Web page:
Each year, billions of pounds of pesticides are used to improve growing conditions for crops in the U.S., of which herbicides account for more than half of total usage rates. But what happens when herbicidal chemicals don’t stay in their intended area? How are plants and animals impacted when an herbicide infiltrates their habitats from neighboring agricultural fields? These are some of the questions I sought to address in the first chapter of my PhD thesis that was just published in the journal Annals of Botany. In particular, my research advisor, Dr. Tia-Lynn Ashman (University of Pittsburgh, Pittsburgh, PA), collaborator Dr. Regina Baucom (University of Michigan, Ann Arbor, MI), and I were interested in knowing how different wildflower species that typically live in the margins of agricultural areas respond to pollution from the herbicide dicamba, which has risen in use exponentially over the past several years and has been linked to numerous cases of ‘drift’ pollution, which occurs when herbicidal particles are taken up by the wind and carried to non-target areas at low concentrations. We focused on wildflowers because they make up diverse plant communities that are important food sources for a variety of animals, especially pollinators like bees. Therefore, by characterizing the effects of drift pollution on wildflowers, we also aimed to make predictions about how pollinators are indirectly impacted.
To address our research questions, we created two ‘synthetic’ communities of wildflowers in the greenhouse at the University of Pittsburgh, each comprised of 25 species that we previously identified as common inhabitants of agricultural margins in the U.S. We treated one community with an extremely small dose of dicamba to mimic what plants would be exposed to when drift pollution occurs and left the other community unexposed as a control. We tracked the growth and flowering of all plants by recording data on leaf and flower production and weighing samples of dry leaves, stems, and flowers to make size estimates. Using data on flowering, we constructed ‘networks of co-flowering interactions’ for the drift and control community, which show how frequently species overlap in flowering over time.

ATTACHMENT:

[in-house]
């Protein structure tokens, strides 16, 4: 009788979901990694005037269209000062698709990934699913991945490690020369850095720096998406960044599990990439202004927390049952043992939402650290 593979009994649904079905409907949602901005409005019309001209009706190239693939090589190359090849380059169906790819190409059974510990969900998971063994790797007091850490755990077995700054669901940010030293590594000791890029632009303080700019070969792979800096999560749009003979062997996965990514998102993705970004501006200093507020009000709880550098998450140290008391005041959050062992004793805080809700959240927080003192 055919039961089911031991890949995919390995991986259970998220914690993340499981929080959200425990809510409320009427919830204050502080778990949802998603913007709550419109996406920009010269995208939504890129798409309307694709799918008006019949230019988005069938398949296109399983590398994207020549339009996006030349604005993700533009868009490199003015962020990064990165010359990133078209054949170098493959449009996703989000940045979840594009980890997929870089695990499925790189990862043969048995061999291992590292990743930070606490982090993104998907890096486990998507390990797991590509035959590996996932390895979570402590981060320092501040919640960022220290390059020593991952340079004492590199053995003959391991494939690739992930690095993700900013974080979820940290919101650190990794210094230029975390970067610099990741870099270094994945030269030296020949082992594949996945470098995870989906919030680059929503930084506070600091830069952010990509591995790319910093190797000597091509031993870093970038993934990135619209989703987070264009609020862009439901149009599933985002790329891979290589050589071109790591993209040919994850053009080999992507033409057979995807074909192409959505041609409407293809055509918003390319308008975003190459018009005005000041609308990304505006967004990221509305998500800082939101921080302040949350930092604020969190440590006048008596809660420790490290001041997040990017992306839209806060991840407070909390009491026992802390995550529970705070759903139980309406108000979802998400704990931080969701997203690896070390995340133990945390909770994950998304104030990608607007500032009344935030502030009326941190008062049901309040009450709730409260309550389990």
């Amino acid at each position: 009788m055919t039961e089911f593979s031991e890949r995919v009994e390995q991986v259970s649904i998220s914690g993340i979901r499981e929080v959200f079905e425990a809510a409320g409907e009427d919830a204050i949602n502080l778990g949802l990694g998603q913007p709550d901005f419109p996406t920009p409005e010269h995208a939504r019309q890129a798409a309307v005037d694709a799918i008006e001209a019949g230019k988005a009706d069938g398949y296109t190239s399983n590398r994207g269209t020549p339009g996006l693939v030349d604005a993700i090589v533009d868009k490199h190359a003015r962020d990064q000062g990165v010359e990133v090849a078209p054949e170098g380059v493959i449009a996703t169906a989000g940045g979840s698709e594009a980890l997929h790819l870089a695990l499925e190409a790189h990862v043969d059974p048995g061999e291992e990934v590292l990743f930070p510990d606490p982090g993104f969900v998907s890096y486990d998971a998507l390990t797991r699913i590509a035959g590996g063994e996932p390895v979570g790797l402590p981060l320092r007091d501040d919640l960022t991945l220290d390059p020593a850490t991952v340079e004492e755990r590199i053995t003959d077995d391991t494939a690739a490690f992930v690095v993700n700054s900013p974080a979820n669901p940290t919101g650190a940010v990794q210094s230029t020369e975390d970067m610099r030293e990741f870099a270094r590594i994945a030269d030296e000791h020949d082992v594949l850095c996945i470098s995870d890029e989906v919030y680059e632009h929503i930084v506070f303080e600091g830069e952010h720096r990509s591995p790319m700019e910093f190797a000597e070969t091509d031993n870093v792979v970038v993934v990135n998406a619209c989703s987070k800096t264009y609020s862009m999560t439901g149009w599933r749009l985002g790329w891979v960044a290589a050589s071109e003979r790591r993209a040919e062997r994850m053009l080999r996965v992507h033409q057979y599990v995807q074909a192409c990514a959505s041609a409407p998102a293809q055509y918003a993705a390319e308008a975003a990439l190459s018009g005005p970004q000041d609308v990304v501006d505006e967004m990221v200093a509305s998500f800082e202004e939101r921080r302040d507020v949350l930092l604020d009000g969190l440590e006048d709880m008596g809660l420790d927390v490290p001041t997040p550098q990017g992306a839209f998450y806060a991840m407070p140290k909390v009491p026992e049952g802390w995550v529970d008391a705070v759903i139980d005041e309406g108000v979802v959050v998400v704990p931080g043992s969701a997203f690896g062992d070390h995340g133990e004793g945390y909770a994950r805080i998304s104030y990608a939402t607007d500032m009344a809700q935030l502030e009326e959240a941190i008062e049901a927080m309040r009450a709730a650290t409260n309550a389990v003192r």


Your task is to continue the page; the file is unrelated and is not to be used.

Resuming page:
Through this experiment, we saw that there was considerable variation in how wildflower species responded to drift pollution. Many were sensitive and showed significant signs of damage immediately after drift treatment, such as stem twisting and leaf ‘cupping’ (when leaves fold inward to make a cup shape). A quarter of species were also negatively impacted by drift in terms of growth: plants of these species treated with drift were substantially smaller than their controls. Still, most species ultimately grew to comparable sizes regardless of the whether they were treated with drift or not, and a couple even grew to be significantly larger when treated with drift, possibly because the dicamba herbicide’s mode of action is to mimic the plant growth hormone auxin. The most interesting finding from this study, however, was how patterns of flowering changed. We found that most species were affected in terms of flowering time by drift—they either flowered significantly later or earlier when treated with drift than the control or flowered for shorter or longer periods of time throughout the duration of the six month-long experiment. Ultimately, this variation in flowering responses across wildflower species led to pronounced differences in the structure of coflowering networks between the control and drift community. In particular, the drift network was significantly less connected than the control, meaning that species tended to overlap in flowering less frequently. Additionally, groups of species that were more likely to overlap in flowering with each other were composed differently in the control network than the drift network. Altogether, these results suggest that herbicide drift has potential consequences for wildflowers in terms of changing which species are competing for pollinators at a given time, but also for pollinators in terms of shifting how many and which kinds of floral resources (since these are determined by which species are flowering) are available to them.
Overall, this study was important for showing how even very low levels of herbicide exposure can have profound effects on the growth and flowering of many wildflower species and also potentially the pollinators that would visit them. The next step we would need to better understand the consequences of drift pollution for wild plants and animals is to transition from ‘synthetic’ communities in the greenhouse to real ones in field conditions.